Today, on 11th October 2016, the country celebrates Dussehra, the festival that celebrates triumph of good over evil. Everyone loves this festive time of the year, there is a slight nip in the air, everything is lit up and the certain buzz in town is hard to ignore. There are Durga Puja pandals outshining each other and offering some delectable food, Navratri specials in restaurants and Kanjak Pujan with the poori-halwa-chanaoffering that everyone looks forward to. Navratri is also celebrated as a festival of dance in Western India, garbha in Gujarat and dandia in Maharashtra. In recent years, the dandia fever has spread across the country, perhaps owing to dandia/garbha song-dance sequences in many Bollywood movies. All of these festivities eventually lead into Dussehra, marking the celebration of Ravan's defeat at the hands of Lord Rama.
Dussehra also coincides with Vijaya Dashami, marking the victory of Goddess Durga over the demon Mahishasur. The goddess is said to have fought with demons all of nine days and ten nights. It is only on the tenth day, or dashmi (tenth day according to the lunar calendar) that she emerges victorious.
Picture courtesy: Nitesh BijlaniDussehra is a popular Hindu festival but perhaps not as widely celebrated as Diwali (which falls twenty days after Dussehra, on 30th October, this year). Unfortunately, over the years, one notices that enthusiasm to celebrate the festival has waned. Schools celebrate it as do residential complexes, mostly to fuel the excitement of children. But it is no longer a family event to go to a maidan and watch Ravana burn or see the play enacted by seasoned actors.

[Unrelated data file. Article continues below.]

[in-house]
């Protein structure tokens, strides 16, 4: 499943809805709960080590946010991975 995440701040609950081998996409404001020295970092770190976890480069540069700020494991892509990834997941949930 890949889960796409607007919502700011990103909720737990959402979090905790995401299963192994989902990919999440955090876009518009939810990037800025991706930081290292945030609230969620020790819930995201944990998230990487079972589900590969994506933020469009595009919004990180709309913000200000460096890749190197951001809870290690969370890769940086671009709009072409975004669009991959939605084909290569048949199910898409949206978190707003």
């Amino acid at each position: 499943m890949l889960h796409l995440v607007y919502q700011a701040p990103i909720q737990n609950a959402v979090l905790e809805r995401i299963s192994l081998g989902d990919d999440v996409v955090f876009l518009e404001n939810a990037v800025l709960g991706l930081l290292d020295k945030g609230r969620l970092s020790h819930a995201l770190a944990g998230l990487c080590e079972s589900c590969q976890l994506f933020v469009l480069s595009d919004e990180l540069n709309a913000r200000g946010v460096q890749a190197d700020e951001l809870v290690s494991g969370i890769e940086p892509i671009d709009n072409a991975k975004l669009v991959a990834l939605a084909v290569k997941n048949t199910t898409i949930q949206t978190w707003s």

That's right. In case you didn't know that, in many locations across cities, the entire story is enacted by theater actors in front of an audience. You can sit and witness the story as it unfolds. If that is not interesting enough, the mela-like atmosphere sure is. This year too, the best place to view the same is at the aptly named Ramlila Maidan in Old Delhi. Allegedly, this particular Ramlila was started by Mughal Emperor Bahadur Shah Zafar, close to 170 years ago. The costumed actors parade through the bustling lanes of Chandni Chowk before reaching the maidan.
And the food. The entire spread is vegetarian and perhaps the best representation of Delhi's street food you will find anywhere. From chole bhature and chaat to dalbatichurma, there's plenty on offer. The chila is delicious too, as is the sarson ka saag (served with makki ki roti of course), perfect for this weather. Finish off with the famous 'roller kulfi', a unique concept.
Picture courtesy: Nitesh BijlaniThis Dussehra, why don't you try something adventurous and head out for a change? Enjoy the festival, get a glimpse of its mythical relevance and indulge in lip-smacking food. Sounds like a great idea, doesn't it?